Born to ride |

Born to ride

The Aspen Valley Ski Club (AVSC) was founded in 1937 with the mission to provide quality skiing programs for youth of the Roaring Fork Valley. Over the years, the club has grown to accommodate snowboarding, changing its name to the Aspen Valley Ski and Snowboard Club. One thing has remained consistent: Providing opportunities for Roaring Fork Valley youth to engage and excel in winter sports.

A mark of achievement for the club came this year in the form of a national award. The United States Ski and Snowboard Association (USSA) selected AVSC as the 2003 USSA Snowboard Club of the Year Award. Club of the Year Awards are made in each sport to a USSA competition club that has distinguished itself by directing young athletes successfully through high-level competition programs.

Among AVSC’s Snowboard program successes this year are winning a club record 35 medals at the USSA National Championships in Sunday River, Maine; crowning two national champions; and hosting a series of popular USSA events including the Western Regionals and Grand Prix Finals.

Andy and Suzy Karlinski hosted a summer get-together for AVSC’s snowboard program athletes, coaches, parents and staff last weekend at their house in Horse Ranch near Snowmass Village. All three of their children – Teddy, Jordan and Alex – have been distinguished athletes in the program.

“It’s such a great group,” said Andy. “Winning the USSA award this year has been such a huge accomplishment for the club, and the program has really been enhanced over the years. We wanted to get everyone together, recognize the coaches and the athletes and everyone who helped make this happen.”

“It’s very rewarding to be a part of the program,” said Snowboard Coach Jason Troth. “We took 19 athletes to Sunday River, Maine, this winter and came back with more than 30 medals and third place overall. Compared to last year when they had only three medals, I’d say it’s an improvement.”

“The kids rip,” said Miah Wheeler, head freestyle coach. “Some of them are almost pro-caliber and they’re only 14 to 16 years old. By the time they’re 18, they’ll be hurting some feelings.”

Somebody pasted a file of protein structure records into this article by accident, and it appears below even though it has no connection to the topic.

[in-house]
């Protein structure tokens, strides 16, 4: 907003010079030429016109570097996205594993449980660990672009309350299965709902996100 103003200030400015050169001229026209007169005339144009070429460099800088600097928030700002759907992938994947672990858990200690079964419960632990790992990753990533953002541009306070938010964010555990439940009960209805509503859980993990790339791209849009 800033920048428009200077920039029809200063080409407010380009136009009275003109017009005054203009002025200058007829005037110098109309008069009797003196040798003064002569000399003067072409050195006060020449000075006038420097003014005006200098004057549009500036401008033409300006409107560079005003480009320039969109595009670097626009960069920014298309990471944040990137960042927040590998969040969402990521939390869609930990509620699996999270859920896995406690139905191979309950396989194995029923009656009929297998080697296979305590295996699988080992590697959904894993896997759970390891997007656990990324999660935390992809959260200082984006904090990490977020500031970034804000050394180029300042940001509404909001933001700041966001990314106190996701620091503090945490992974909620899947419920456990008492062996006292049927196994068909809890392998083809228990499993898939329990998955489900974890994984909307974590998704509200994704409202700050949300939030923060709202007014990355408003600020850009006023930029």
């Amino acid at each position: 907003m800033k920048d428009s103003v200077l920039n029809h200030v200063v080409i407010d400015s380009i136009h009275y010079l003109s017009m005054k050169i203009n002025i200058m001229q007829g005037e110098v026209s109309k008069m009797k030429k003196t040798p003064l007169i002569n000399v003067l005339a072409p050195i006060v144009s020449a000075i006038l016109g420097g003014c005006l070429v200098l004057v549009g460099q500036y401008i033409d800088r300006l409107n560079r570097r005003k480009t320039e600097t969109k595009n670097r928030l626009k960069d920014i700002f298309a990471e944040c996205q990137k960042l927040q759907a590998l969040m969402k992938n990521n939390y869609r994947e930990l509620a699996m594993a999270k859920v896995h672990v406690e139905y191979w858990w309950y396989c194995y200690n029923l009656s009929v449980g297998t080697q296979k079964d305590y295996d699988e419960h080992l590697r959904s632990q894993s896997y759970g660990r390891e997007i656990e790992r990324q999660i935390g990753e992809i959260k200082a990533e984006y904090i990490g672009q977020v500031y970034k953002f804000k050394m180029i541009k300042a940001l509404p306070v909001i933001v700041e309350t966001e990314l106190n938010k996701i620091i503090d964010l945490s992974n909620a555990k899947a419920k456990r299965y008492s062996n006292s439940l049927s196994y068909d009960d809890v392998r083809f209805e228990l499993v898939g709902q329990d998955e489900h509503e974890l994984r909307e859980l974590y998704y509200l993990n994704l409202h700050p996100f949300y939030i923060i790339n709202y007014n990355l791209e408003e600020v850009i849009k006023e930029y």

“And our clubhouse is probably the best facility in the U.S.,” Wheeler continued. “The access to Highlands couldn’t be any better.”

“It’s really come a long way,” said former AVSC athletes Alex Karlinski and Katie Hoffmeister of the program and the new facility at Aspen Highlands.

AVSC parent Jackie Boughton expressed her thoughts on the program and the participants. “It’s very rigorous for the athletes. They spend 100 days a year training with coaches and competing. They’ve really become a tight group of friends.”

“Everyone who made it happen is here today, from coaches to parents, to board members and staff, to the athletes,” said AVSC Director Mark Cole at the Karlinskis’ party. “It’s great to see each other again.”

For more information on AVSC, log onto

To contact May to send info, insight or invites, e-mail:

Support Local Journalism

Support Local Journalism

Readers around Aspen and Snowmass Village make the Aspen Times’ work possible. Your financial contribution supports our efforts to deliver quality, locally relevant journalism.

Now more than ever, your support is critical to help us keep our community informed about the evolving coronavirus pandemic and the impact it is having locally. Every contribution, however large or small, will make a difference.

Each donation will be used exclusively for the development and creation of increased news coverage.


Start a dialogue, stay on topic and be civil.
If you don't follow the rules, your comment may be deleted.

User Legend: iconModerator iconTrusted User